US pressure on UK after Defence Secretary dismissed in Huawei row

Gavin Williamson sided with Washington to ban Chinese group

FILE - In this Tuesday, April 2, 2019 file photo, Britain's Defence Secretary Gavin Williamson arrives for a cabinet meeting in 10 Downing Street, London. British Defense Secretary Gavin Williamson has been fired Wednesday, May 1 after an investigation into leaks from a secret government meeting about Chinese telecoms firm Huawei. Prime Minister Theresa May's office says May has "lost confidence" in Williamson. (AP Photo/Matt Dunham)
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Differences between Britain and America over the participation of Chinese telecoms firm Huawei in fifth generation mobile telecoms networks where at the heart of a bitter public feud on Thursday after the summary dismissal of the UK defence minister.

Gavin Williamson, the dismissed cabinet member, rejected Prime Minister Theresa May’s decision to fire him on the basis of a leak to newspaper following a meeting of the country’s National Security Council. Aides to the sacked minister said that another participant in the highest-level discussion on Huawei’s closeness to the Chinese security apparatus had divulged the information.

Disseminating information from the NSC is a crime under the Official Secrets Act. However an inquiry by the National Security Adviser, Sir Mark Sedwell has stopped short of recommending Mr Williamson is also prosecuted for an offence.

The key allegation against the 44-year old former household appliances is that he held an 11-minute telephone call with a journalist who broke the story hours after the key meeting. Mr Williamson was on the losing side of the argument having argued for a ban on further use of the Chinese-developed technology.

Britain has been under pressure from Washington for months to abandon Huawei. The most senior soldier in the US Gen Joseph Dunford added his voiced to warnings America would reduce cooperation with Britain if it pressed ahead. The five country shared intelligence network consisting of the US, UK, Canada, Australia and New Zealand has been put into doubt by the dispute, he said.

“One of the things that underlines an alliance is the ability to share information and when we share information with allies and partners we have to have common standards of information assurance,” Gen Dunford, the chairman of the Joint Chiefs, told a Congressional committee. “We have to be sure that our secrets are protected, whether it be intelligence or technology transfer.”

British officials said that non-core elements of the 5G network could accommodate Huawei technology. Indeed since the next generation systems will be built on the exist Huawei-supplied 4G network it may hard to gain separation anyway. “We’re taking — rather than sort of a blanket approach to it — we’re taking a very sophisticated approach to it which entails understanding of the threats and the risks, understanding what the networks would entail,” according to Britain’s second most senior military officer, vice-chief of Defence Staff, Gen Sir Gordon Messenger.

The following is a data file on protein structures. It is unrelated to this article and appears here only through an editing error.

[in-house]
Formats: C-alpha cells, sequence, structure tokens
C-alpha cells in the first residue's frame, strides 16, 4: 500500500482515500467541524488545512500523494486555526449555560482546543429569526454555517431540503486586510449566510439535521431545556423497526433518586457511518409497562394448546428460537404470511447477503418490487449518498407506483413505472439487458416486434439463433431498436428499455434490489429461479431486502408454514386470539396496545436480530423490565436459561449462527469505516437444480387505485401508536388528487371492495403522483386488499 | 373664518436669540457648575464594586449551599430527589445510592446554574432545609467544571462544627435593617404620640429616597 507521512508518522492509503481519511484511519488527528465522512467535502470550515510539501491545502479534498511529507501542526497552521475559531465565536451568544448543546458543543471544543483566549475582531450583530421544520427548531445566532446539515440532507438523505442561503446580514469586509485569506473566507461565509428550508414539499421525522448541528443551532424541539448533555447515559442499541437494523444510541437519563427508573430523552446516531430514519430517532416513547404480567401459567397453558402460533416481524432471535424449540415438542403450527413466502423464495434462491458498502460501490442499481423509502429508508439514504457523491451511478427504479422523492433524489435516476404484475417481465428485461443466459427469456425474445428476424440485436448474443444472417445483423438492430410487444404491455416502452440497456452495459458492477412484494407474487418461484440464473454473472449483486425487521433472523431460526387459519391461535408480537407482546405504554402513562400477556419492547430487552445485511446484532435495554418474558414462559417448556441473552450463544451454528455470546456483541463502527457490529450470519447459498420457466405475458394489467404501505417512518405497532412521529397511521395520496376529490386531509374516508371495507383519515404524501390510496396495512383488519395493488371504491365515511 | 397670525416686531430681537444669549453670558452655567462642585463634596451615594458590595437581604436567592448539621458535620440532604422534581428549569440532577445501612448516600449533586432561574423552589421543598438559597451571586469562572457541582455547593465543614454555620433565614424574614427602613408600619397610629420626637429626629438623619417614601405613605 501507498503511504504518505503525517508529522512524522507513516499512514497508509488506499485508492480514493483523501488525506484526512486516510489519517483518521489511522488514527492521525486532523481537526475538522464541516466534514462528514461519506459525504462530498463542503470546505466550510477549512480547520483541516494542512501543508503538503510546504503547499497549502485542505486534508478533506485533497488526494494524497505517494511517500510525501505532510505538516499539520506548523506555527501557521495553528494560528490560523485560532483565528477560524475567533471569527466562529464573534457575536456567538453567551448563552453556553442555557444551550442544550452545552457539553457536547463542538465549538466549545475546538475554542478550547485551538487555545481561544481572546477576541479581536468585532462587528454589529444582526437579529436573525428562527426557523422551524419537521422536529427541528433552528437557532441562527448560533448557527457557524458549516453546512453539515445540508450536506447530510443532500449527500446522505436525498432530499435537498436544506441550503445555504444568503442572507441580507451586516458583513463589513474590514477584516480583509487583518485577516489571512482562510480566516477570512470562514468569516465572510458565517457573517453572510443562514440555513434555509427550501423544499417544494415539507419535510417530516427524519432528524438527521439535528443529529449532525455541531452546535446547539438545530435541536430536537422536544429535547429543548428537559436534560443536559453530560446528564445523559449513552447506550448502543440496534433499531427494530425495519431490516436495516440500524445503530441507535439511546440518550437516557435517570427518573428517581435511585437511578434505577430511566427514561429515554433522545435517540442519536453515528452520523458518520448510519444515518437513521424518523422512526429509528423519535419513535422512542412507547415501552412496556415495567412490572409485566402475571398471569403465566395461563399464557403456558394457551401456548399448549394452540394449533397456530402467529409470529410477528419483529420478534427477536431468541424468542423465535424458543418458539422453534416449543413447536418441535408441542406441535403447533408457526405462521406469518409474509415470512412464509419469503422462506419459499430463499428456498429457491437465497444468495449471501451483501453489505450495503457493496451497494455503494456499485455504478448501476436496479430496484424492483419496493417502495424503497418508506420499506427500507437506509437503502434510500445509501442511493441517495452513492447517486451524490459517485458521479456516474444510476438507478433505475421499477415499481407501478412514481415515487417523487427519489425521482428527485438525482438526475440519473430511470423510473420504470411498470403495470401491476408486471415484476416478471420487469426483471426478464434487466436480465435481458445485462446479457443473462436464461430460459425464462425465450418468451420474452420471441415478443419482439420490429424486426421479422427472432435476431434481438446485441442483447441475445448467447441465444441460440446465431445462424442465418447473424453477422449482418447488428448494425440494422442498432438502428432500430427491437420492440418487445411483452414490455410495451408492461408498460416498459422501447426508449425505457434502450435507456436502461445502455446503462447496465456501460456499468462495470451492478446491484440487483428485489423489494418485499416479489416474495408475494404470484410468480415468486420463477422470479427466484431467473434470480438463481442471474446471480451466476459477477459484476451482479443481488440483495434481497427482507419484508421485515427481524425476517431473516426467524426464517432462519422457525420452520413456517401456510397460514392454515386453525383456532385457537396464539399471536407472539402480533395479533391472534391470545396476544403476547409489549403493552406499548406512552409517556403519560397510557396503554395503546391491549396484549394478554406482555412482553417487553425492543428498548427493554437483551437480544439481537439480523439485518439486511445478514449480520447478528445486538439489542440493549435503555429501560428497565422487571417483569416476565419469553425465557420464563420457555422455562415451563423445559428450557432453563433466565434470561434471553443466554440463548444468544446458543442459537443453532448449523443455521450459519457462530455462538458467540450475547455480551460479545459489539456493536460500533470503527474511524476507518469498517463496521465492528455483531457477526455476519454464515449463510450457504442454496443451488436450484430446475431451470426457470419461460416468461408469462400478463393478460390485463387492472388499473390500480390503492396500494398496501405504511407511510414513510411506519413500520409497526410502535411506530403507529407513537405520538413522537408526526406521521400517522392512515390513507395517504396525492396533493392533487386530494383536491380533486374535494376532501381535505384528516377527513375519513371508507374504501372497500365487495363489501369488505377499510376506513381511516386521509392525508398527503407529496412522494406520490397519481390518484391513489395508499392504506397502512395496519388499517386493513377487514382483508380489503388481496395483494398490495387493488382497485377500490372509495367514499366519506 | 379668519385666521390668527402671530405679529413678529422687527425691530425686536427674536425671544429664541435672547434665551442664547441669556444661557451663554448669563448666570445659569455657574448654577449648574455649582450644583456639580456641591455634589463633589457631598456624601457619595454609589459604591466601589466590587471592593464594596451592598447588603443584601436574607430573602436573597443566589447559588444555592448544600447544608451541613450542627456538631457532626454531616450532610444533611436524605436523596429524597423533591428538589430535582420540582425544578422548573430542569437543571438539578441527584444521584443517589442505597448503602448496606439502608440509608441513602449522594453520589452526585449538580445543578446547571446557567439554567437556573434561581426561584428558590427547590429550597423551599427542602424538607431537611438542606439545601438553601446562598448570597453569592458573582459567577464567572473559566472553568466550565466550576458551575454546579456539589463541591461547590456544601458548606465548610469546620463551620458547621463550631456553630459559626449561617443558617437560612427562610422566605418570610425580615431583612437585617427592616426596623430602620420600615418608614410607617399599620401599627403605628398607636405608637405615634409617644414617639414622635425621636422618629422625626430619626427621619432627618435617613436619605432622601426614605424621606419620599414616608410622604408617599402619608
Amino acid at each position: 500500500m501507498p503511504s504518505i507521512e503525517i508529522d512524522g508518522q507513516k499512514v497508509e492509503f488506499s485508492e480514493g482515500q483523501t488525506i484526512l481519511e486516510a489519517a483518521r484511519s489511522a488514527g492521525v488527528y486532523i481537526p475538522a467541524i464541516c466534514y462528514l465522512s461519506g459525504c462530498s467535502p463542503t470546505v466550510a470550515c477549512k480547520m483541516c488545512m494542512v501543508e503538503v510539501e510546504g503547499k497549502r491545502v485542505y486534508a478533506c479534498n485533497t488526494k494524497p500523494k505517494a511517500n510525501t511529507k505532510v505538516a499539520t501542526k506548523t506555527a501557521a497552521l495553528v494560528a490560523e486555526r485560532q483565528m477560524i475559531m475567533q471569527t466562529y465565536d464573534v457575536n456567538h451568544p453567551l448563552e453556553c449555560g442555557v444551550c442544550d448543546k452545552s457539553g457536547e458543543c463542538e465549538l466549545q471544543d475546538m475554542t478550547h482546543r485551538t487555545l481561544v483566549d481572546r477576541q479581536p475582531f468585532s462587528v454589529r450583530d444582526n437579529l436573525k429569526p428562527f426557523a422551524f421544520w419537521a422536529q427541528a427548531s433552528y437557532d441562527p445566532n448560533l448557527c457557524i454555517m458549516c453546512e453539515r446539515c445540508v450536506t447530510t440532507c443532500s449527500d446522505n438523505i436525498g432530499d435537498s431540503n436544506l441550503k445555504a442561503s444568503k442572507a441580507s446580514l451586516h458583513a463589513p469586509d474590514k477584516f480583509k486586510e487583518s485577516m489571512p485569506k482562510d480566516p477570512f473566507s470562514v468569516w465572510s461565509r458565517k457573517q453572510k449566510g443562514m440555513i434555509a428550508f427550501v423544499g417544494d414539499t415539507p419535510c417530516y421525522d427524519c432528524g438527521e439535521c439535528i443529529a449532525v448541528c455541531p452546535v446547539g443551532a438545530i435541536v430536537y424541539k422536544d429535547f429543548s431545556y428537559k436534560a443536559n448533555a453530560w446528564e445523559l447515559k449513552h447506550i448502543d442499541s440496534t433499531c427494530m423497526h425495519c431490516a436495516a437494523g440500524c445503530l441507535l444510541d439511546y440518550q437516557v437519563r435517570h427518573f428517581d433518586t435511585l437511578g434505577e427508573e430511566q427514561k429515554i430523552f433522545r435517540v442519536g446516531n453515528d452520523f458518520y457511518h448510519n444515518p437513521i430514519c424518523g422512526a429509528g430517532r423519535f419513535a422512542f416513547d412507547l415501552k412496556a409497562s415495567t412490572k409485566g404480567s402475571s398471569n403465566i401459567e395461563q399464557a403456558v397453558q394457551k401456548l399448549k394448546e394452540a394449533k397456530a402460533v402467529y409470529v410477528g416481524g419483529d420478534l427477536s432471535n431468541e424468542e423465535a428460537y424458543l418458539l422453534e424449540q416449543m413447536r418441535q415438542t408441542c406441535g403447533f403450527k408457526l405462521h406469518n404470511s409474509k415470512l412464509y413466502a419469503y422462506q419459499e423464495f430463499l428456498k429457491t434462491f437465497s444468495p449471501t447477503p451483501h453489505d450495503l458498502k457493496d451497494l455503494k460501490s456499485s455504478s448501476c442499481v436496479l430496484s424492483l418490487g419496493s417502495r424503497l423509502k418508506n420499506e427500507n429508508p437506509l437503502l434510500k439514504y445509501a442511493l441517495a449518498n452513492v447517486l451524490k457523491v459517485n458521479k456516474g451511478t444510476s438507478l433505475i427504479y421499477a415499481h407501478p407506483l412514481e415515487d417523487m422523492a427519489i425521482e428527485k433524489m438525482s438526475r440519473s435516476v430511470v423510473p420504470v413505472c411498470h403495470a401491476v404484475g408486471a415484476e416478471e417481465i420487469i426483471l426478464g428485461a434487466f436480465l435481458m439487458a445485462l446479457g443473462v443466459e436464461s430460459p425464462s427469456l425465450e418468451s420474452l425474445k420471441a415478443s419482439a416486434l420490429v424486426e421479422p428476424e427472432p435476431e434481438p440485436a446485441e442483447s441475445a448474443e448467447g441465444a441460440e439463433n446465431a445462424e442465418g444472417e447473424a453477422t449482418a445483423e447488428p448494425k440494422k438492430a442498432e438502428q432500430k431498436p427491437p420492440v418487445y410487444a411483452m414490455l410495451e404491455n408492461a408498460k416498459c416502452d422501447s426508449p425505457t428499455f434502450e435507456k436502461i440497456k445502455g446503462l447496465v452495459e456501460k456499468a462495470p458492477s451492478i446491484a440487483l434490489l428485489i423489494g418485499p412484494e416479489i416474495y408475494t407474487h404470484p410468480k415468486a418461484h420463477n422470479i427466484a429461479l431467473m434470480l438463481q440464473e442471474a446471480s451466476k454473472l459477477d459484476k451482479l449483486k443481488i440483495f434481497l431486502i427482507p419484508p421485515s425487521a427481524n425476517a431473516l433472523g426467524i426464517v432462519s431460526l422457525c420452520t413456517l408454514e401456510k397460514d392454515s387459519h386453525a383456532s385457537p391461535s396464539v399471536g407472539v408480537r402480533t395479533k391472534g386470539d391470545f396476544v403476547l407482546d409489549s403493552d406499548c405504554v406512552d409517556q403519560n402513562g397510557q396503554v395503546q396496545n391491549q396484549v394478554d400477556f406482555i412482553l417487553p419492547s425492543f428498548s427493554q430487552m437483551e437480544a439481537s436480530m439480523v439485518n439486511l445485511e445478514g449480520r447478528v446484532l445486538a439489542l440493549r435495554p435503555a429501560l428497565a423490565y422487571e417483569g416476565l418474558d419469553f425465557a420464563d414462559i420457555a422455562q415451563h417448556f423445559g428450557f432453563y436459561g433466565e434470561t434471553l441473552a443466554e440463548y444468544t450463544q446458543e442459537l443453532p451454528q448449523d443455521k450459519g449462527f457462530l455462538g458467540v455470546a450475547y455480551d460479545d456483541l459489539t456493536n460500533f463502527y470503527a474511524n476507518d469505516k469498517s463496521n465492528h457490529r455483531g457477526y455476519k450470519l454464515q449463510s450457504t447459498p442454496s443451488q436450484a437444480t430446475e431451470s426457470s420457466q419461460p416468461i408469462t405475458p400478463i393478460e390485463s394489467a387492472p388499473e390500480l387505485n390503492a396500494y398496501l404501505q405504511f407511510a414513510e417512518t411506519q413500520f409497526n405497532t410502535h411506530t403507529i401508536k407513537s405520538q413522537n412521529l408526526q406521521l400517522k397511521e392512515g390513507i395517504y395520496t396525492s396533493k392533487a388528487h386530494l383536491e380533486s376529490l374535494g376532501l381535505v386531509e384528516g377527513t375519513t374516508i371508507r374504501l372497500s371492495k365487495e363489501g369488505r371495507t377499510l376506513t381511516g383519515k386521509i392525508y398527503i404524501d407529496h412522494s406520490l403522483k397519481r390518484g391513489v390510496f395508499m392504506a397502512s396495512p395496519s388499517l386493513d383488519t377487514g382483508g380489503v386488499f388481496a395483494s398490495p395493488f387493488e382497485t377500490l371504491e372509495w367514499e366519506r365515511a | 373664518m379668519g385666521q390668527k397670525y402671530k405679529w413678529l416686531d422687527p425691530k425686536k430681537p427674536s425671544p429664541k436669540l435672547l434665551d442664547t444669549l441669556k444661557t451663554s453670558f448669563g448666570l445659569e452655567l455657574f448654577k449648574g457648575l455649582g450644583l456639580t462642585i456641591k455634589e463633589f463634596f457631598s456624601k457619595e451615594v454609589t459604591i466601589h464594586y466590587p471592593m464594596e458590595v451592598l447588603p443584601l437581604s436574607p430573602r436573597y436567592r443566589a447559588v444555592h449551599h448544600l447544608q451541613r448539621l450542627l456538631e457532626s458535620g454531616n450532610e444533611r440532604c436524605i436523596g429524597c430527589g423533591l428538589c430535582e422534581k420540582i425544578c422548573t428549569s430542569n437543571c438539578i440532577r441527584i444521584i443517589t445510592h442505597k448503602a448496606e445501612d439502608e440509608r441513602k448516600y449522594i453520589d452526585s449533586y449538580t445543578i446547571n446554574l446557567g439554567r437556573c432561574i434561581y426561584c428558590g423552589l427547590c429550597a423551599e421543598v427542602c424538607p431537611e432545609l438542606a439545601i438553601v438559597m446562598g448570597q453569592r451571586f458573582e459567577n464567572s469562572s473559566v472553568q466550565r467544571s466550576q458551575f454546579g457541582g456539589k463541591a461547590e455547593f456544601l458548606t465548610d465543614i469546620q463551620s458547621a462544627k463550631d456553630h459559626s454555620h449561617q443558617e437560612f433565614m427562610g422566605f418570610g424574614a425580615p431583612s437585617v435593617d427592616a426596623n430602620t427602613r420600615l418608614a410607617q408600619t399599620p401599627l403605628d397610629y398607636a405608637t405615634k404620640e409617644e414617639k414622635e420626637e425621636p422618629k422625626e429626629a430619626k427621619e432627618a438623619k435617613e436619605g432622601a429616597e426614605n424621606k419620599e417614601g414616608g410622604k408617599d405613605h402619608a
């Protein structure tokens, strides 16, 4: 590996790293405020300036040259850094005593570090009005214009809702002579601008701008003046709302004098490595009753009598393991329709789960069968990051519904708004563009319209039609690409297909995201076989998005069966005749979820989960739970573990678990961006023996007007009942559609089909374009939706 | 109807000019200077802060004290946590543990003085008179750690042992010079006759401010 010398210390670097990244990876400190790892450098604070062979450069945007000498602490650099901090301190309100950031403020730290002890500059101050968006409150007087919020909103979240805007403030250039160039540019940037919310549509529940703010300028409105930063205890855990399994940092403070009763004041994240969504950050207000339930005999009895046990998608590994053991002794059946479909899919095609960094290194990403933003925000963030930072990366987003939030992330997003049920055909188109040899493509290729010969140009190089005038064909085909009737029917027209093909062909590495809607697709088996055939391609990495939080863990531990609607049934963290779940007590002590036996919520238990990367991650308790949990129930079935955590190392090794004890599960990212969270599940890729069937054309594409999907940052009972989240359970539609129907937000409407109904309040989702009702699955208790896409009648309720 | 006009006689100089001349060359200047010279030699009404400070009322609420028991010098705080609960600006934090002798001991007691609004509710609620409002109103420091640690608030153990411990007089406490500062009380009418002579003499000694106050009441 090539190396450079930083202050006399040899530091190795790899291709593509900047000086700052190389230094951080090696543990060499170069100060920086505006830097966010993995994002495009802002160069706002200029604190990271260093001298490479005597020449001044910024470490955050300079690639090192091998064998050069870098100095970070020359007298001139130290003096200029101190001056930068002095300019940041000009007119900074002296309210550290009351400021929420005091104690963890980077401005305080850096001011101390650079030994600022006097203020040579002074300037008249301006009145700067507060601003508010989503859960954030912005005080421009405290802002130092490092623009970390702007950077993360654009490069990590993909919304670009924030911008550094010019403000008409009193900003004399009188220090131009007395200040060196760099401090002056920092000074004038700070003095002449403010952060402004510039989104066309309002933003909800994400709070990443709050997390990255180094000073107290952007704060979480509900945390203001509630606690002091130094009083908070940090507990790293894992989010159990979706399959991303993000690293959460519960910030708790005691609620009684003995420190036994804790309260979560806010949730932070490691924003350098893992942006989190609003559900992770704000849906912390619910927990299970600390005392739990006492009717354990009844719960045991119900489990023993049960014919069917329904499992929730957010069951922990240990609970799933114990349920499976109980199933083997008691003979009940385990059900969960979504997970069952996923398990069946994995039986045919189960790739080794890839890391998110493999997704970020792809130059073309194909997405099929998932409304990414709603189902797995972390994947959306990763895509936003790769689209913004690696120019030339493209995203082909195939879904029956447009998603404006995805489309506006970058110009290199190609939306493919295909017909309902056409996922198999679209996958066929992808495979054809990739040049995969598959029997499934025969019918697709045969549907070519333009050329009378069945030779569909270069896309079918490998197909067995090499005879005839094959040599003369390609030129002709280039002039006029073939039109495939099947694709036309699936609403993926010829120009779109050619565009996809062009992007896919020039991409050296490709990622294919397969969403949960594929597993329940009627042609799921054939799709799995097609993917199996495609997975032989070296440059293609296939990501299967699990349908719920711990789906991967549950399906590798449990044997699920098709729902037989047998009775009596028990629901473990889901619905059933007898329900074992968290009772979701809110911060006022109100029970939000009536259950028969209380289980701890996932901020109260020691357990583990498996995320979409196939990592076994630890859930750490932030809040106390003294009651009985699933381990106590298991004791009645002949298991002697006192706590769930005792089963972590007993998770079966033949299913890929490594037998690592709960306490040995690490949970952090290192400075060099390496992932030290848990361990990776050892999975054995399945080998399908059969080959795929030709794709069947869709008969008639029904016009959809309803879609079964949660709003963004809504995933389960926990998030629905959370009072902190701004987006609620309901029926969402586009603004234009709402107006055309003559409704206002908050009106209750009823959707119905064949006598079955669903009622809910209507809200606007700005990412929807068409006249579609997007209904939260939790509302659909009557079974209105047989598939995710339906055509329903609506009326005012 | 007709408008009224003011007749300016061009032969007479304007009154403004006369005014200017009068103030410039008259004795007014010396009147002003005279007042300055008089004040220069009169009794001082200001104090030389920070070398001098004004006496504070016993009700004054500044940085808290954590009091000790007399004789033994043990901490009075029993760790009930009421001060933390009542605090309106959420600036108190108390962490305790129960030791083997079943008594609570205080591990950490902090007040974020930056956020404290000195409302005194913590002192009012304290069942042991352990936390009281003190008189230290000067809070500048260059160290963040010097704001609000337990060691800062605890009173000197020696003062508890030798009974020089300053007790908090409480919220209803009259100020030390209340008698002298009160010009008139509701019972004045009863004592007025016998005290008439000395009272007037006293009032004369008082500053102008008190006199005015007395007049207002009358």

Australia has also banned a Chinese role in its network, while New Zealand was last week exploring a move to follow the British lead.

Despite Mr Williamson’s protestations of innocence, Downing St said there would be no going back on the decision. The sacking has seen the appointment of the first female Defence Secretary Penny Mordaunt, who is also a reservist in the Royal Navy. Her old job in the International Development department has been given to Rory Stewart, an author and diplomat who formerly lived and worked in Iraq and Afghanistan.

Mrs May had announced that she no longer had confidence in Mr Williamson, who ran her Conservative Party leadership bid in 2016, in an unusually brusque letter on Wednesday. David Liddington, the Cabinet office minister, said Thursday there would be no reversal of the decision, adding criminal charges remained a possibility.

“The prime minister has said she now considers that this matter has been closed and the cabinet secretary does not consider it necessary to refer it to the police, but we would of course cooperate fully should the police themselves consider that an investigation were necessary,” he said.

Former top solider Richard Dannatt said he had spoked to Mr Williamson in the aftermath of his fall from grace. While sympathetic to his plight, Gen Dannatt caveated his support.

“He has to protest his innocence over this, otherwise he is laying himself open to potentially criminal prosecution,” he said.